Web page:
1.      Would something like this serve a purpose? I am aware of the fantastic work done by Law Care - . They certainly offer the best service for those lawyers who need care and support. The Law Society also have an excellent pastoral care helpline -  020 7320 5795. What I have in mind is a much more low-key affair – a confidential sounding board for lawyers who are facing an immediate problem and do not feel that they have anyone to turn to. This might involve anything from a simple word of wisdom to a signposting to someone like Law Care if needed, 

2.      Would there be scope for a wider network of senior and experience lawyers to form a wider group? 

3.      Is there enough support out there anyway?

Answers on a postcard

Thursday, 21 June 2018

Concerning emails, getting a life and watching Love Island

This blog post from Mondipa Foudza in the Law Society Gazette has started me thinking about how my own management of emails has changed over the years.

I am old enough to remember the days when you sent a letter and then waited several days for a reply – unless you had an ultra-high tech opponent who owned a fax machine. Then we began to send and receive emails via our PCs in the late 1990s. This made things a bit more immediate, but you still had to go and switch on your computer.

Then the smart-phone changed the world. Suddenly, our emails began to follow us everywhere we went. My wife once caught me sitting up in bed reading them on holiday in Mexico. I blamed jet lag and the time difference. But in truth they were there, I was awake, and the rest just happened! On a more serious note I once received an aggressive email from a complaining client at 1155 on Christmas Eve – why did I read it? Because my phone was telling me it was there, and I couldn’t resist. 

These incidents caused me to introduce some strict rules which I have found very useful over the years –

1.      I initially started to disable my work emails when I went on holiday. Now, I understand why it is useful to reduce the number of emails crying out for attention when I get back to work. But on balance, getting a life won the day. I made sure that someone had my mobile phone number, so I could be contacted if I became as indispensable as I thought I was. This worked up to a point, but I still found myself with my nose in my phone while watching The Bridge on a Saturday night.

2.      In time, the penny dropped – the world did not cease to orbit the sun if I did not check them all the time. So I really did take the plunge. I firstly disabled notifications altogether. Then I regressed a full decade and removed my account from my phone. Guess what? I’m still alive, the sun is shining, and Trump would have been elected whether I had my emails on or not.

3.      I have never gone back. I check my emails once or twice when I am at home and never on holiday. But I am now in control.

4.      Much of that energy now goes into twitter!!

There is a real benefit in cutting yourself free from your emails. It creates time for you to relax, to read a book, watch the World Cup or even Love Island if you really must. It also creates space for a more considered reply. If you receive a scary email while you are eating out or travelling, there is a real temptation to fire back a reply immediately. How often has someone pressed the send button and then regretted it. Recalling an email does not erase it! If you create time to read emails you will also create time to reply. You might even ask yourself whether a reply can wait for a day or so.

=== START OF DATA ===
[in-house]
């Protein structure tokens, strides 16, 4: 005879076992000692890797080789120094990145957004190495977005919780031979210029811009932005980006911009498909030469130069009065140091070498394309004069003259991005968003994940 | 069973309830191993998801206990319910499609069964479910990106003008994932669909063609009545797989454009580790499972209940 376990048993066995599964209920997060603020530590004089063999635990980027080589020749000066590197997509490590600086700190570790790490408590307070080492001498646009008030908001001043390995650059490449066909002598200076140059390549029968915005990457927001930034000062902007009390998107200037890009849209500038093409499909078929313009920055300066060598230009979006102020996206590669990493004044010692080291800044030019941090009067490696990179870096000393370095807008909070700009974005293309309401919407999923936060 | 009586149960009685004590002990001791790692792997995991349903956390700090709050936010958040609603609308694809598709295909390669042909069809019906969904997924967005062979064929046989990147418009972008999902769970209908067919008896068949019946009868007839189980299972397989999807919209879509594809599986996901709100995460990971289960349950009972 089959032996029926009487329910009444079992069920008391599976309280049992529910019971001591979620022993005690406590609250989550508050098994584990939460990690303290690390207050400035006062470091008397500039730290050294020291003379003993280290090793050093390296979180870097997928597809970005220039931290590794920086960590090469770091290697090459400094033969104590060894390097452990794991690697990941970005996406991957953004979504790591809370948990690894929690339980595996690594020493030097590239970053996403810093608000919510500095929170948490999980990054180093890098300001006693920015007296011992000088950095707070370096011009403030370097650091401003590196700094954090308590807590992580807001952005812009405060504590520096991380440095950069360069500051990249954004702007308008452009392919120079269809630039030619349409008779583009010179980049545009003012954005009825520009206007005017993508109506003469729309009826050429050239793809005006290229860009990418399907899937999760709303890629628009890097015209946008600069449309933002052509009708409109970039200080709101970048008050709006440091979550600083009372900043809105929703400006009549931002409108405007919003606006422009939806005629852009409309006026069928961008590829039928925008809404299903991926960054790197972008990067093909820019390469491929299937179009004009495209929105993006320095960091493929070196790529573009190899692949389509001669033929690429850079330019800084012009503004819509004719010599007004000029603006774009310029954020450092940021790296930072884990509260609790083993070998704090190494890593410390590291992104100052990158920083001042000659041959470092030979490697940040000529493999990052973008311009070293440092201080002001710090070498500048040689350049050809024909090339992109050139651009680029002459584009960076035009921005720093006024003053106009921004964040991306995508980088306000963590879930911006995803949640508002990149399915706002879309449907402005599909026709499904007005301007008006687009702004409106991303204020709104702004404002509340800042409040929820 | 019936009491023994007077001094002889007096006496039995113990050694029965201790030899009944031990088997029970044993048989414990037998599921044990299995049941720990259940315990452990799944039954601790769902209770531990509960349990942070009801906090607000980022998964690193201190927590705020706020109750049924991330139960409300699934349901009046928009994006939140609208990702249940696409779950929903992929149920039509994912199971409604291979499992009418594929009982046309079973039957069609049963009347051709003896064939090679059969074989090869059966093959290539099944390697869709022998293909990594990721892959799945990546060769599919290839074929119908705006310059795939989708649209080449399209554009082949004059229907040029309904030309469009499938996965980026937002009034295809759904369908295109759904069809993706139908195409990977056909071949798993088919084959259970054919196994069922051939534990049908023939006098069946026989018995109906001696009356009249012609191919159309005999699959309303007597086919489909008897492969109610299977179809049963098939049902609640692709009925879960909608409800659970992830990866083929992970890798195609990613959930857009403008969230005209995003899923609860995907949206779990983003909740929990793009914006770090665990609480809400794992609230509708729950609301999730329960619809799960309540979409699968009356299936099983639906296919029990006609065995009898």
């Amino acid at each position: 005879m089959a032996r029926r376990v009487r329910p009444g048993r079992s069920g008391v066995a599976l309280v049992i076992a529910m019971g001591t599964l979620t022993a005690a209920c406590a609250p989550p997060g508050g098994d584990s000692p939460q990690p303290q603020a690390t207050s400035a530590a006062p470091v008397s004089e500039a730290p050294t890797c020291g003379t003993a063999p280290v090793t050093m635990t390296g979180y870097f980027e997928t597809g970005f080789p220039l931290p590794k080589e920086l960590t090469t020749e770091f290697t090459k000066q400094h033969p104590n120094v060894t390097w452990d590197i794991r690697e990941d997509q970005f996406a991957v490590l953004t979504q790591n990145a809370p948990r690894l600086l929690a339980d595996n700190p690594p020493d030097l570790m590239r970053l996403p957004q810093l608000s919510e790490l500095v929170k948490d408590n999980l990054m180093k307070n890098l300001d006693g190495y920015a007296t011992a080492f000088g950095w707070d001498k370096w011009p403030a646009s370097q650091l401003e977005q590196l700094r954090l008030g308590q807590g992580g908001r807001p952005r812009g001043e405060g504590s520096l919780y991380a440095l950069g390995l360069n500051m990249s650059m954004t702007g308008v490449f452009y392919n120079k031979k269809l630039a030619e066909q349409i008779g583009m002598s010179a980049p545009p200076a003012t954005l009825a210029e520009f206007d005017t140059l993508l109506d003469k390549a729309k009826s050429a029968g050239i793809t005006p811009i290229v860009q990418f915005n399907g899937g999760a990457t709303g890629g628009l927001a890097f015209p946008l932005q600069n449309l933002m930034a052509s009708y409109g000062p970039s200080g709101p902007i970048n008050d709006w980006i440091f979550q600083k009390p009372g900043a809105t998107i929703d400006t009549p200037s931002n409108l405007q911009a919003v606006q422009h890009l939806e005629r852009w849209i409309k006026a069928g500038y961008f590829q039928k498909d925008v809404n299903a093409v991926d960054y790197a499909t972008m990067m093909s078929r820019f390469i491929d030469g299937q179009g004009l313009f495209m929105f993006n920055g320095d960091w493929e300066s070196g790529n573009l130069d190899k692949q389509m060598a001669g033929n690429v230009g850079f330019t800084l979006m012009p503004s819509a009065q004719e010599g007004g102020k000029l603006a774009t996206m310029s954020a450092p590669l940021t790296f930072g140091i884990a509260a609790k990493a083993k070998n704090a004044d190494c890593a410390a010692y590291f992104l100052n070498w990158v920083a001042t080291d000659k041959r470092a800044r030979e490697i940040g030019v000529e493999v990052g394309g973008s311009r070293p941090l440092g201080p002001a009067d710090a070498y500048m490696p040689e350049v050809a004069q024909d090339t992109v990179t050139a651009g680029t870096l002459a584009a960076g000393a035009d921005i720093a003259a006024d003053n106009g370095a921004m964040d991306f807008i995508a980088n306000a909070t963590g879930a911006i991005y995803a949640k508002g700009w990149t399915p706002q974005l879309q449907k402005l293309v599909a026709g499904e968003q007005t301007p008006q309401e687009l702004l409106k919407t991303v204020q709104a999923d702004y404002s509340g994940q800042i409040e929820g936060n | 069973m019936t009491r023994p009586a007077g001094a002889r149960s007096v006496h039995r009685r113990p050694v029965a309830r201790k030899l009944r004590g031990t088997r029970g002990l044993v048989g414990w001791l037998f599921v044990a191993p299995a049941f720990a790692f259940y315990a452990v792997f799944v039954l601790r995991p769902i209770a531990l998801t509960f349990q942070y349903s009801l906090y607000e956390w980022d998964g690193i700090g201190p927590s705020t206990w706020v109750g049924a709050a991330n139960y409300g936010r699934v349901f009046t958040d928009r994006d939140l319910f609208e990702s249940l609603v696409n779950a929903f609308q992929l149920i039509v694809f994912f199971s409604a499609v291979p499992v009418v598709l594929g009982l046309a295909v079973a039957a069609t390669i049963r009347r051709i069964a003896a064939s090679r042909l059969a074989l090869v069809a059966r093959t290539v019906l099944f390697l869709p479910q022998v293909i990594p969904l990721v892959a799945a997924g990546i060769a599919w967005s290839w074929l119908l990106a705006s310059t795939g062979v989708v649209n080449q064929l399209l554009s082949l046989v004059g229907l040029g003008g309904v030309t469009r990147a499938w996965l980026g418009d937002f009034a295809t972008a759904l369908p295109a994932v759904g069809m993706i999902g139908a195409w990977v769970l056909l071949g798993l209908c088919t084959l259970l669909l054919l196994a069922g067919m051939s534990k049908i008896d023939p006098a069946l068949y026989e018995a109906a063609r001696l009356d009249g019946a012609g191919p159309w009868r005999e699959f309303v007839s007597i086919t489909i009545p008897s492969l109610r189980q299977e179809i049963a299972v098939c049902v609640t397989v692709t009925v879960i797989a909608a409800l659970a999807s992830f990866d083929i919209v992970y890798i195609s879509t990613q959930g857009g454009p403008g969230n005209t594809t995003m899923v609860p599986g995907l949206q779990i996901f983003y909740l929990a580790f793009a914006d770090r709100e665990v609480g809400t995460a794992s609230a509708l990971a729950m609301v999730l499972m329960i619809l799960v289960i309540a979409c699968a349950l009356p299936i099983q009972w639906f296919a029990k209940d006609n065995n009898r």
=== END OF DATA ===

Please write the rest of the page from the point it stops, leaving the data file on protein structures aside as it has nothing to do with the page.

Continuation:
This might not work for everyone. But if your time is ruled by your mail box you need to change things. Now.

Tuesday, 5 June 2018

A dishonest claim - and the damage it causes

A recent case has reminded us again of the dangers of exaggerated compensation claims. This time it is a clinical negligence case, but the same issues could arise in any claim involving the alleged consequences of an injury. The facts are summarised in a report in yesterdays’ Litigation Futures –

Mr Atwal alleged that he was significantly disabled and claimed damages just over £800k. It was not disputed that his treatment had fallen below an acceptable standard and that he had suffered some injury as a result. The Trust had offered £30k. He could have had a reasonable claim and secured a fair settlement. As it was he grossly exaggerated the effects of the negligence. He has ended up with a 3 month prison sentence, a £75k adverse costs liability and no damages.

NHS Resolution have published the video footage which led to his downfall –

Cases like this are so frustrating for those who seek justice for victims of medical negligence and accidents. Over the last few years there have been relentless attacks by the media and politicians against the so called ‘compensation culture’. The vast majority of claimants are genuine victims who are simply seeking some acknowledgment that they have been wronged. For many, the compensation is not their main concern. They want to know what happened and who will be held to account. Compensation plays a huge role in providing support for those who often suffer life changing injuries –

Then a case like this comes along and sends us back to the start like a sinister game of snakes and ladders. It is difficult to disagree with the CEO of NHS Resolution that there must be a clear message that ‘you cannot submit fraudulent claims’ with impunity.  They damage everybody.
There is also a real message here for lawyers who represent victims. Any claim for damages must be vigorously scrutinised.

Mr Atwal’s solicitors were, presumably, acting on a Conditional Fee Agreement. They will have suffered massive commercial damage which would bring many firms to their knees. Some might be tempted to submit a six-figure claim on the basis that liability is admitted so ‘we are bound to get more than is offered’. 

A case like this highlights that the consequences can be catastrophic. It also does untold damage to the real vicitms.